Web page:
Sourdough is the perfect bread. Crusty with complex flavours and a chewy crumb, artisan bakers command high prices for the perfect loaf of sourdough bread. And well they should. The process is time consuming, though not complicated.
I love the chewy texture and tart taste of warm sourdough French bread slathered in garlic butter. It’s the perfect accompaniment to cheesy onion soup, or spaghetti with mizithra cheese and spicy meat sauce. And the good news is, you don’t have to go to a fancy restaurant to get real, sourdough French bread. You can make sourdough bread at home.
Once a good sourdough starter is obtained and maintained, the process is relatively simple, requiring just flour and water to keep it going. Like making cheese, pickles, sauerkraut, and kombucha, sourdough bread relies on lactobacillus bacteria for its taste, and health benefits. While you can get your sourdough starter from a neighbor or order one online, you can also make your own with just two ingredients.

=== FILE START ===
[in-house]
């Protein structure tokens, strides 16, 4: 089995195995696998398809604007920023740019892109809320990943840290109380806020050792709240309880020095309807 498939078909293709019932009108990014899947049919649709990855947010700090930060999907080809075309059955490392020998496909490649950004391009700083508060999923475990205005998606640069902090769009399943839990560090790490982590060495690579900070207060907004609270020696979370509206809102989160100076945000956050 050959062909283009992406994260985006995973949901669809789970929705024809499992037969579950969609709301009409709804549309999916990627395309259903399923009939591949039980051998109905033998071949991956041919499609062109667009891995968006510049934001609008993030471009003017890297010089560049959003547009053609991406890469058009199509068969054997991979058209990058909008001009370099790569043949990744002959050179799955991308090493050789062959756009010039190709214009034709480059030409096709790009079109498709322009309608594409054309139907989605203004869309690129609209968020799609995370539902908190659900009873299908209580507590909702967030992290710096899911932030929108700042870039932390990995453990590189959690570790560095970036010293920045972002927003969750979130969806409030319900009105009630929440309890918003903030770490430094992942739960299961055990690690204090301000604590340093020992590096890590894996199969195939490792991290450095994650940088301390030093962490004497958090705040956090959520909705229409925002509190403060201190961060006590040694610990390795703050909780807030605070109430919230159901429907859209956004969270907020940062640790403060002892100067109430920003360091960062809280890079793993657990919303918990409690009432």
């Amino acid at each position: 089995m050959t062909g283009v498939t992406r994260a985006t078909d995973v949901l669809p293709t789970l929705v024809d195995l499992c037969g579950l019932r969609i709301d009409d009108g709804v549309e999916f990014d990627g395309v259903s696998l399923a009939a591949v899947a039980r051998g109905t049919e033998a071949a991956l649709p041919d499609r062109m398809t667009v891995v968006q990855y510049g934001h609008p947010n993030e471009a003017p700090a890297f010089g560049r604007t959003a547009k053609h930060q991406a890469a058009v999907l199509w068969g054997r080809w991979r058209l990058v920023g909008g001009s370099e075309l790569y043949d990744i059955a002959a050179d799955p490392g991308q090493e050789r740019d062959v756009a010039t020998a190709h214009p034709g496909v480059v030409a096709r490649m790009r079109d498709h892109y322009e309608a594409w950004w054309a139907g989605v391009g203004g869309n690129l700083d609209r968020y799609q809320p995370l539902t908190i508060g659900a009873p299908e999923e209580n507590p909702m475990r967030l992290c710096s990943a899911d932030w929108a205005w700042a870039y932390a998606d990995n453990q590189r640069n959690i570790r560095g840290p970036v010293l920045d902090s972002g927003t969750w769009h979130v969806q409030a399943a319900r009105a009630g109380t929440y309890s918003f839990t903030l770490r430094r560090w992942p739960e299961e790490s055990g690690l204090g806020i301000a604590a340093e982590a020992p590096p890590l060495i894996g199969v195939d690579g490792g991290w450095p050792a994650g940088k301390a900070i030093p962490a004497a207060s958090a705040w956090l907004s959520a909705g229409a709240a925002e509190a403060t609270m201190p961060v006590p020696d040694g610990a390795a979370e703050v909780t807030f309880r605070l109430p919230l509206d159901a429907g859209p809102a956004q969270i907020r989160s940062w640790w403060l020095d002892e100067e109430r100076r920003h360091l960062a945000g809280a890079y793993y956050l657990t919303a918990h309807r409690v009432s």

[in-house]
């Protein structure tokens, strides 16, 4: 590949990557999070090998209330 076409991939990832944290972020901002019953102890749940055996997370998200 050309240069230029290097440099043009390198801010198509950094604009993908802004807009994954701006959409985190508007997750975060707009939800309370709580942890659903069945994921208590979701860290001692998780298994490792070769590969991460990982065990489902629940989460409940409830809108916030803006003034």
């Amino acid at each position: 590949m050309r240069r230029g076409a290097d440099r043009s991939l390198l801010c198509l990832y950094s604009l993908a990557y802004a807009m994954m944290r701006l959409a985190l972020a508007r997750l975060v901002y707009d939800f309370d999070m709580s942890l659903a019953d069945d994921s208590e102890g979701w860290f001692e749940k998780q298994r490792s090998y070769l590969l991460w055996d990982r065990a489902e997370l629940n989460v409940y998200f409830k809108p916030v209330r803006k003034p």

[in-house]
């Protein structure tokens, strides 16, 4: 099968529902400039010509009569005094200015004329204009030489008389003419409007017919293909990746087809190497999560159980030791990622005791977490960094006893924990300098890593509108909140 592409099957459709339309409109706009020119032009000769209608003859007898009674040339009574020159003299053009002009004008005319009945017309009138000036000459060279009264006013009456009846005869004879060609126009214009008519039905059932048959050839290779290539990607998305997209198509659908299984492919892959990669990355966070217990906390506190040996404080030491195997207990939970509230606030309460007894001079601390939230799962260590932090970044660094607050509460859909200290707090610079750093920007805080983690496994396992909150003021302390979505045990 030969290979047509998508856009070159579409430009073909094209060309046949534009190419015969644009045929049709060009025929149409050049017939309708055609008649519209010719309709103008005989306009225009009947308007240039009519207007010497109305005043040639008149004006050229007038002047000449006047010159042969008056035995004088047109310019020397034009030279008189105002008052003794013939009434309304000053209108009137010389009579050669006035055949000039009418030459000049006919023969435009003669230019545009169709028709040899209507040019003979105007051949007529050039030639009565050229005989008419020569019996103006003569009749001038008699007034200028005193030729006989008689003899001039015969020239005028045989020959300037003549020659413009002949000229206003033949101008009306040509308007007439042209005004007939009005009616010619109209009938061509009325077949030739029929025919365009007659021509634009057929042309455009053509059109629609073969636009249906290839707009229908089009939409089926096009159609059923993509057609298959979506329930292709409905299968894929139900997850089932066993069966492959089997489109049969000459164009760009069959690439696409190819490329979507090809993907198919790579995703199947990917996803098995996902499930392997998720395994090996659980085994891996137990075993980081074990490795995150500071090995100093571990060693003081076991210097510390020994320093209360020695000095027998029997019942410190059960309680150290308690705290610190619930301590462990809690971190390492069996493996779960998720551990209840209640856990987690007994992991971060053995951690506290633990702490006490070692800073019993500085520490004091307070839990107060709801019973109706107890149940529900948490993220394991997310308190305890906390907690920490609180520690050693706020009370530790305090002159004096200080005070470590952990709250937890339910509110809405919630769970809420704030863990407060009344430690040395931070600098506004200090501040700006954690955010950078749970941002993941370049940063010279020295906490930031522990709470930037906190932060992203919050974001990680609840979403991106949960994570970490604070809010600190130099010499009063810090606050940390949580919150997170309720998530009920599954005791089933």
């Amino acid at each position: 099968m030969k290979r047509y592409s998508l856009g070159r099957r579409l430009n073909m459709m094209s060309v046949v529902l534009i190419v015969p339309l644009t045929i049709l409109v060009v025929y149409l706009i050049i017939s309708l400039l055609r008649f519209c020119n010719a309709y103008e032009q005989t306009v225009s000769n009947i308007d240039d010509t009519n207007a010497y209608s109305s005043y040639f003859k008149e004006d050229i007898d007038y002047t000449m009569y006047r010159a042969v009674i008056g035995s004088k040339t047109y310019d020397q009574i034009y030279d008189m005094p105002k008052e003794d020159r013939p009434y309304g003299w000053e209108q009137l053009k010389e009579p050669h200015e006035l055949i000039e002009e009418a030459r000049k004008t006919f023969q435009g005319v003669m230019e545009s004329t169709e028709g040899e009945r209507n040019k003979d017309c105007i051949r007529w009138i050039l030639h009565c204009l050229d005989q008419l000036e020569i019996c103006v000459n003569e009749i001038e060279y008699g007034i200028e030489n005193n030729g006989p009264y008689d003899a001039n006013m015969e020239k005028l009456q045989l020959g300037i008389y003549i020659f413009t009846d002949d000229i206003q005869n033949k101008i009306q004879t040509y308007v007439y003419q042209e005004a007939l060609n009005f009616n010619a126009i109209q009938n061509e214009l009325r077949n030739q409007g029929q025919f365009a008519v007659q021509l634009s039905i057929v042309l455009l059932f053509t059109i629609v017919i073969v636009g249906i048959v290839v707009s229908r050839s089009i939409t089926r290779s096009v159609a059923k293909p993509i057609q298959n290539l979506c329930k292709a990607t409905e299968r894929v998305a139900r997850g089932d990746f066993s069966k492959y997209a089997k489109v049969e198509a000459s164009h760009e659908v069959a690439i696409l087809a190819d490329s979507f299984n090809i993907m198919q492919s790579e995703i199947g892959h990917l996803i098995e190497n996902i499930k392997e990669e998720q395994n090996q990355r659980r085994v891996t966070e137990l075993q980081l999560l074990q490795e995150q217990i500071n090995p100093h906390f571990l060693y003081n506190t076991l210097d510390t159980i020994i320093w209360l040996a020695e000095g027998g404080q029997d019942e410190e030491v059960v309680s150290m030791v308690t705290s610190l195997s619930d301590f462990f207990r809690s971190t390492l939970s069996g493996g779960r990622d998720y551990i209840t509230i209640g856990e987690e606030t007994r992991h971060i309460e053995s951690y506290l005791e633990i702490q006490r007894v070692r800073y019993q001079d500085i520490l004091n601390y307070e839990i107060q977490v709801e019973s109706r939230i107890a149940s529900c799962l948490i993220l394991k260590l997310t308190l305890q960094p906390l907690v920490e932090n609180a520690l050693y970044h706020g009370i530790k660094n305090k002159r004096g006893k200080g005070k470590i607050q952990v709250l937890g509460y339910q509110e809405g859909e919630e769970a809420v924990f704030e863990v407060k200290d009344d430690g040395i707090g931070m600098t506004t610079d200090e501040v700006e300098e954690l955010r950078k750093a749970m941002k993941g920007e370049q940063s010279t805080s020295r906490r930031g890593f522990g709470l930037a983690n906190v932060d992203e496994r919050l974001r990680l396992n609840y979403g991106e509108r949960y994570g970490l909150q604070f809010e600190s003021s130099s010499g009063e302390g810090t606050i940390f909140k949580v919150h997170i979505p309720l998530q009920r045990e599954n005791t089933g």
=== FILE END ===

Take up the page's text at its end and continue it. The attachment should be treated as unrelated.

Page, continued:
How to make sourdough starter
There are lots of intriguing recipes for creating your own sourdough starter out of thin air. These claim to capture “wild” yeasts. However, the best sourdough starter relies on the natural micro-organisms already found on whole grains.
Don’t use bleached flours to make sourdough starters. Bleached flours are sterilized, chlorinated or bromated, precisely to get rid of these naturally occurring micro-organisms and extend shelf life. For best results use organic. unbleached whole grain flours, or even better mill the grain yourself as you need it and use the whole grain.
This is the grain mill that I use.
Sourdough Starter Recipe
What you’ll need:
Organic rye flour, freshly milled
Why grow your own sourdough starter?
A good sourdough starter can last for years or even decades if you take good care of it.
You can grow your own sourdough starter without the need to catch “wild yeast”.
Sourdough improves the taste and texture of home baked bread.
Sourdough bread, because of its longer fermentation times, is healthier and tastier than conventional breads.
The lactic acid in long-fermented sourdough bread helps to remove some toxins found in grains
True sourdough bread flavour and texture can’t be found in commercially baked bread, where time is money. Instead, you have to capture it at home, or buy from an artisan bakery.